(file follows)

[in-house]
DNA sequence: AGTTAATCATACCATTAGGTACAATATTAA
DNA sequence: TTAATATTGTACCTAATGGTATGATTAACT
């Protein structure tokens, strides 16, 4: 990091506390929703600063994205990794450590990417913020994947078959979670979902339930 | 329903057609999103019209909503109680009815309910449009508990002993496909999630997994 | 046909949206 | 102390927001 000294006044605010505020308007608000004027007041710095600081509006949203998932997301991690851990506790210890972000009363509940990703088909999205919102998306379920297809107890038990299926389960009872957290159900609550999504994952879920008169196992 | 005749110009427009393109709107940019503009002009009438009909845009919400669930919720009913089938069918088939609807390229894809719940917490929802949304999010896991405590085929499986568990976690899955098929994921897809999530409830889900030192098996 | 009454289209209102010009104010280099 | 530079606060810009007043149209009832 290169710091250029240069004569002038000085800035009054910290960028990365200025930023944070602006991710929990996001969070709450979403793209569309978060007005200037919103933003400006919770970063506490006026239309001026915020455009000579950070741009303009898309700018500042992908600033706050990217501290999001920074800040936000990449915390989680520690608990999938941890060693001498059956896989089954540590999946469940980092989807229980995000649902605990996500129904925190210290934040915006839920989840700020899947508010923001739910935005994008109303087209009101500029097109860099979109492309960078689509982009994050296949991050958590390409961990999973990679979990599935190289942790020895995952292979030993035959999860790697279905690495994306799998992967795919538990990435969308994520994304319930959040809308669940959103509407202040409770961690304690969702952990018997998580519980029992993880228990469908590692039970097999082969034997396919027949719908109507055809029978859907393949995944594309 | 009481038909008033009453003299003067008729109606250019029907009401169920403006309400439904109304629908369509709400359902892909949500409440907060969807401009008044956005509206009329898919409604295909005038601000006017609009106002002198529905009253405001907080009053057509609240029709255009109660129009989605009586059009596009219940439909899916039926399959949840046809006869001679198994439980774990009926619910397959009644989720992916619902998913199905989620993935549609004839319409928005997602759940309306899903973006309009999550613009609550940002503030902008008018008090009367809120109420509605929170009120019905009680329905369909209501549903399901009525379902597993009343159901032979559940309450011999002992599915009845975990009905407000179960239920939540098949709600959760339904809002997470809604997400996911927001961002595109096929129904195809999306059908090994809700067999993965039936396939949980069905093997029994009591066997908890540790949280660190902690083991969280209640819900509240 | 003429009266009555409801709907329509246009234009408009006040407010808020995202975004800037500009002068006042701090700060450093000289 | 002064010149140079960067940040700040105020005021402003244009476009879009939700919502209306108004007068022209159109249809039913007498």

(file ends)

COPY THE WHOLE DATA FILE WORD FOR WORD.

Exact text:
[in-house]
DNA sequence: AGTTAATCATACCATTAGGTACAATATTAA
DNA sequence: TTAATATTGTACCTAATGGTATGATTAACT
């Protein structure tokens, strides 16, 4: 990091506390929703600063994205990794450590990417913020994947078959979670979902339930 | 329903057609999103019209909503109680009815309910449009508990002993496909999630997994 | 046909949206 | 102390927001 000294006044605010505020308007608000004027007041710095600081509006949203998932997301991690851990506790210890972000009363509940990703088909999205919102998306379920297809107890038990299926389960009872957290159900609550999504994952879920008169196992 | 005749110009427009393109709107940019503009002009009438009909845009919400669930919720009913089938069918088939609807390229894809719940917490929802949304999010896991405590085929499986568990976690899955098929994921897809999530409830889900030192098996 | 009454289209209102010009104010280099 | 530079606060810009007043149209009832 290169710091250029240069004569002038000085800035009054910290960028990365200025930023944070602006991710929990996001969070709450979403793209569309978060007005200037919103933003400006919770970063506490006026239309001026915020455009000579950070741009303009898309700018500042992908600033706050990217501290999001920074800040936000990449915390989680520690608990999938941890060693001498059956896989089954540590999946469940980092989807229980995000649902605990996500129904925190210290934040915006839920989840700020899947508010923001739910935005994008109303087209009101500029097109860099979109492309960078689509982009994050296949991050958590390409961990999973990679979990599935190289942790020895995952292979030993035959999860790697279905690495994306799998992967795919538990990435969308994520994304319930959040809308669940959103509407202040409770961690304690969702952990018997998580519980029992993880228990469908590692039970097999082969034997396919027949719908109507055809029978859907393949995944594309 | 009481038909008033009453003299003067008729109606250019029907009401169920403006309400439904109304629908369509709400359902892909949500409440907060969807401009008044956005509206009329898919409604295909005038601000006017609009106002002198529905009253405001907080009053057509609240029709255009109660129009989605009586059009596009219940439909899916039926399959949840046809006869001679198994439980774990009926619910397959009644989720992916619902998913199905989620993935549609004839319409928005997602759940309306899903973006309009999550613009609550940002503030902008008018008090009367809120109420509605929170009120019905009680329905369909209501549903399901009525379902597993009343159901032979559940309450011999002992599915009845975990009905407000179960239920939540098949709600959760339904809002997470809604997400996911927001961002595109096929129904195809999306059908090994809700067999993965039936396939949980069905093997029994009591066997908890540790949280660190902690083991969280209640819900509240 | 003429009266009555409801709907329509246009234009408009006040407010808020995202975004800037500009002068006042701090700060450093000289 | 002064010149140079960067940040700040105020005021402003244009476009879009939700919502209306108004007068022209159109249809039913007498």